Opening Plenary - What AfCFTA Means for U.S.-Africa Relations

Photo - From L to R: Florizelle Liser, President & CEO, Corporate Council on Africa, Cyril Sartor, Senior Director for African Affairs, National Security Council, H.E. Amb. Matthew Harrington, Deputy Assistant Secretary for Africa, U.S. State Department, Dr. Joy Kategekwa, Head of the Regional Office for Africa UNCTAD, H.E. Naina Andriantsitohaina, Minister of Foreign Affairs, Republic of Madagascar, Mary Beth Leonard, US Ambassador to the AU, U.S. State Department, H.E. Abou Bakr Hefny Mahmoud, Assistant Foreign Minister for African Affairs, Republic of Egypt

 

The Forum officially kicked off with welcome remarks from AU Trade Commissioner Albert Muchanga, who explained the importance that the AU and its members place on completing the African Continental Free Trade Agreement (AfCFTA).  He expected that it would very soon be ratified by the 22 countries required to bring it into effect. Muchanga flagged the importance of continuing to use the access granted to the US market under the African Growth and Opportunity Act (AGOA), which he said complimented efforts under AfCFTA.

 

Dr. Joy Kategekwa, Head of the Regional Office for Africa, UNCTAD moderated the plenary. NSC Director for African Affairs, Cyril Sartor said that the United States supports the African Continental Free Trade Agreement, as well as efforts to promote regional and continental integration.  He put support for the AfCFTA into the broader context of U.S. support for programs to improve security, democracy, the President’s Emergency Plan for AIDS Response (PEPFAR), Power Africa and other programs. He said that one of the goals of his trip to Addis was to get advice from African countries as the U.S. develops a new program, “Prosper Africa,” to promote stronger commercial ties. Sartor applauded the AfCFTA as a strong signal to the world that Africa is bringing down barriers to doing business.  Deputy Assistant Secretary of State for African Affairs Ambassador Matt Harrington noted that, last year, US companies on the President’s Advisory Commission for Doing Business in Africa (PAC-DBIA) had concluded $2 billion in deals during their trip to Ghana, Kenya, Ethiopia and the Ivory Coast.  He noted the US recently passed the Build Act, which will double available financing for US companies to $60 billion and help make them more competitive in pursuing deals.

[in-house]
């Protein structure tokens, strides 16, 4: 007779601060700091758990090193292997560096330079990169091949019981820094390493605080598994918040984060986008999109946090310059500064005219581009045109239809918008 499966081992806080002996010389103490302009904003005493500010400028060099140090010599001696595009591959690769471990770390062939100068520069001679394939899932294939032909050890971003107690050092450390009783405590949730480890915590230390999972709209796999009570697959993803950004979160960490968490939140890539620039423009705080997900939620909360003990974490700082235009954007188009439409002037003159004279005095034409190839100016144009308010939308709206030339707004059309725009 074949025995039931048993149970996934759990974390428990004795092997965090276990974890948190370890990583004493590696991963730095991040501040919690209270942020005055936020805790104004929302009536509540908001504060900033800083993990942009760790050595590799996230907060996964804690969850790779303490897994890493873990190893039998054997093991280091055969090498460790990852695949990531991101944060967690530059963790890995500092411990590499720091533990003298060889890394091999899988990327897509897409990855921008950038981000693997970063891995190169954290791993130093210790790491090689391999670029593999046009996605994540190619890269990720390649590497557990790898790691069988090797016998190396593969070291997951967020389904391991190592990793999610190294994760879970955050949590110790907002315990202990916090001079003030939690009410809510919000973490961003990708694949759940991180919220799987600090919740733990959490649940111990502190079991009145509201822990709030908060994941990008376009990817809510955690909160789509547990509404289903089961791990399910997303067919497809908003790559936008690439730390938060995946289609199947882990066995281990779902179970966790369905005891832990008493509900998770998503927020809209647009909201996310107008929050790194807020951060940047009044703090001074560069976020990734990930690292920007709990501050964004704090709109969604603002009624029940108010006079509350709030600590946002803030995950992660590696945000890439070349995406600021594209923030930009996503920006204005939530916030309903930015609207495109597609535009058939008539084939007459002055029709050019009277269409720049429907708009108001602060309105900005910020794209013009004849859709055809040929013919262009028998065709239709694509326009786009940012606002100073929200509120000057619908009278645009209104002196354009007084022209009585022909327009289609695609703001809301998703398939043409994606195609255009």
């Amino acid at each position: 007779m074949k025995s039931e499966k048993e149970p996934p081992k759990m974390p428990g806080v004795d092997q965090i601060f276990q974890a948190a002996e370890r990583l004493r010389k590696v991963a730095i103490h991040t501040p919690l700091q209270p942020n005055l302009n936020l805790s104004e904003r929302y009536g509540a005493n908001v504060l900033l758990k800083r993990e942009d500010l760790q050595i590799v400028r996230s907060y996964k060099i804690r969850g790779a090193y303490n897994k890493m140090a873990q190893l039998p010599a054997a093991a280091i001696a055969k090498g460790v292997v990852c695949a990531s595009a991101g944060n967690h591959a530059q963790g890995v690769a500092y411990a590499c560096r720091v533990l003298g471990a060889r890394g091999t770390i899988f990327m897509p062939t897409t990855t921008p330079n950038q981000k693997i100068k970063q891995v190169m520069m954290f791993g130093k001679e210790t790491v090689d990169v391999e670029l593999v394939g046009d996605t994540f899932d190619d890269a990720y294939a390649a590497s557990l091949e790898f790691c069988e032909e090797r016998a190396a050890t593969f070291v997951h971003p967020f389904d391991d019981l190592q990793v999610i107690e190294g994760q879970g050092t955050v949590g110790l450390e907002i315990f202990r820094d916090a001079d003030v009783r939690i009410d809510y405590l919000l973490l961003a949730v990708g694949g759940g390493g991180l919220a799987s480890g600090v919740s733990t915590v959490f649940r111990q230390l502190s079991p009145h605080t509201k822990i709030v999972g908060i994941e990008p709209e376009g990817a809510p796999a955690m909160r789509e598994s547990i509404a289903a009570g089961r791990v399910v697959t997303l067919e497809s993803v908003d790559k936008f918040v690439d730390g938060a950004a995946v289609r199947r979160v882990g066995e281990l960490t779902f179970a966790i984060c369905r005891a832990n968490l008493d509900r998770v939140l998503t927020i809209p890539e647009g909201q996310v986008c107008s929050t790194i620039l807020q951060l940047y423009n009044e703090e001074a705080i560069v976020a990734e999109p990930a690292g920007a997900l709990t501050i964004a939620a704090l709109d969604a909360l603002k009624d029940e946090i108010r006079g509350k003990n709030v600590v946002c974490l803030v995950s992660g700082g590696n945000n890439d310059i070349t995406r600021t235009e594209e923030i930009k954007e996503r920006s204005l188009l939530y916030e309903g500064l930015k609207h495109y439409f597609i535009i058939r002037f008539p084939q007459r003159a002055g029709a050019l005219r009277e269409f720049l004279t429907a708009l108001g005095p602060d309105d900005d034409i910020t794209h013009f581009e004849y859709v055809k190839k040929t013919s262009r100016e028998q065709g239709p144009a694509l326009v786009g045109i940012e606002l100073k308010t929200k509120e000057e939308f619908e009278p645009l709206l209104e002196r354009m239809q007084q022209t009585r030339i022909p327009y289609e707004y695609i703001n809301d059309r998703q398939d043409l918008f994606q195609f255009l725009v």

Egyptian Assistant Foreign Minister Mahmoud noted that Africa’s inter-regional trade, at 15% of the total, is very low compared to other regions, like Asia, and far below the continental average of 50%. He stressed the importance of working to capture the “remaining 35%” which would do a lot to boost the creation of much needed jobs and economic growth. Foreign Minister Andriantsitohaina of Madagascar said his government is working hard to strengthen the rule of law and increase programs to combat corruption as ways to improve the environment to do business. The Minister also called for more U.S. FDI, particularly in agriculture and industry. During the discussion, questions from the audience included what African companies can do to boost trade among countries, and one company stressed the importance of African governments being able to enforce the AfCFTA, arguing that none of the current regional economic agreements are currently being fully enforced. Other companies stressed the importance of African companies raising their standards to meet U.S. and international ones to enable them to join global value chains.

 

There was clear consensus among the speakers and members of the audience that the AfCFTA will be a game-changer, and that African countries must get ready to enact the agreement, including by implementing a number of agreements on the ground to improve the business climate.  African countries need to take steps to improve vital infrastructure, provide sufficient energy, expand access to finance, and boost skills. There was agreement that the U.S. will be a key partner.